So let’s get this straight: the FDA, the federal agency that we rely on to ensure that the prescription drugs that we put into our bodies under a doctor’s orders are safe and effective is barred by federal law from regulating the compounding pharmacies that mix those drugs, and the states by their own admission lack the power they need to keep tabs on them? If there is every a case for the federal government to exercise its constitutional authority to regulate Interstate Commerce (the compounded drugs in question were sold and administered throughout the country), this should be it, yet Congress and federal courts instead has told the FDA to keep its nose out of the compounding pharmacy business?
Sadly, this isn’t the first time people have died because regulation of compounding pharmacies was left left to under-funded state regulators with inadequate enforcement powers to protect us from unsafe compounded drugs.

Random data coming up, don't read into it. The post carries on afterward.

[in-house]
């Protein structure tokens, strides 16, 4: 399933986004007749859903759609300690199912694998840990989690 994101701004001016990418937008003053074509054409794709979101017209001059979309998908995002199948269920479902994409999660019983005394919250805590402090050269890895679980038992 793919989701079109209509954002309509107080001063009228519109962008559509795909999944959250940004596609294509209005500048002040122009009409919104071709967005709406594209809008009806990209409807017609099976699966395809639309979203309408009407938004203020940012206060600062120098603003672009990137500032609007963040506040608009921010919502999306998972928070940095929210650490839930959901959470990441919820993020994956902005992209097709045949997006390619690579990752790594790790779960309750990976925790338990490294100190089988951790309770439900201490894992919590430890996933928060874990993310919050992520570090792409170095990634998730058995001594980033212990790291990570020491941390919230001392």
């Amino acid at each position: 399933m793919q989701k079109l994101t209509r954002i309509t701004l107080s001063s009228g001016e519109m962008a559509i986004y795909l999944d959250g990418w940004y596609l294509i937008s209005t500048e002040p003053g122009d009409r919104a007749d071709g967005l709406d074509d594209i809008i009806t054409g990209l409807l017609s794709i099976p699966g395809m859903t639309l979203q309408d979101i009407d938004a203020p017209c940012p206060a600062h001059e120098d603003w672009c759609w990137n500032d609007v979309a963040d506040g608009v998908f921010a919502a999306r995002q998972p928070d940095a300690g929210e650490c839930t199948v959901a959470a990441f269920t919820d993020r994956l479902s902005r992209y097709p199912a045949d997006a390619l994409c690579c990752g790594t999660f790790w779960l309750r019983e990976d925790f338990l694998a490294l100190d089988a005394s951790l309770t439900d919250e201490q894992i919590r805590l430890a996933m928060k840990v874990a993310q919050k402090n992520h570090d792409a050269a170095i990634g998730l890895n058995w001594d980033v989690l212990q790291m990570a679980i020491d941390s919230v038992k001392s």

In observing that our health would be better protected if the FDA was able to regulate compounding pharmacies just as it does drug manufacturers, and that we rely on the federal government to help state and local authorities out when confronted with life-threatening disasters, I am not arguing that all federal regulation is good and necessary or that the federal government always gets it right. Nor am I arguing that there isn’t a role for market competition and state regulation. But I am saying that there are some things that are so critical to our health—the safety of our drugs and our food, the availability of resources to help us when confronted by storms and earthquakes and pandemics and other terrifying things that can kill or sicken us on a massive scale, that there is no substitute for all levels of government--local, state and federal--working together to help the common good. The libertarian/conservative argument that the federal government should just get out of the way and let state and local governments and the private sector go it alone just doesn't hold water. Just ask the people who lost their homes in New York and New Jersey, or the families of loved ones who lost their lives because the FDA isn't allowed to regulate the safety of compounded drugs and the states aren't up to the job.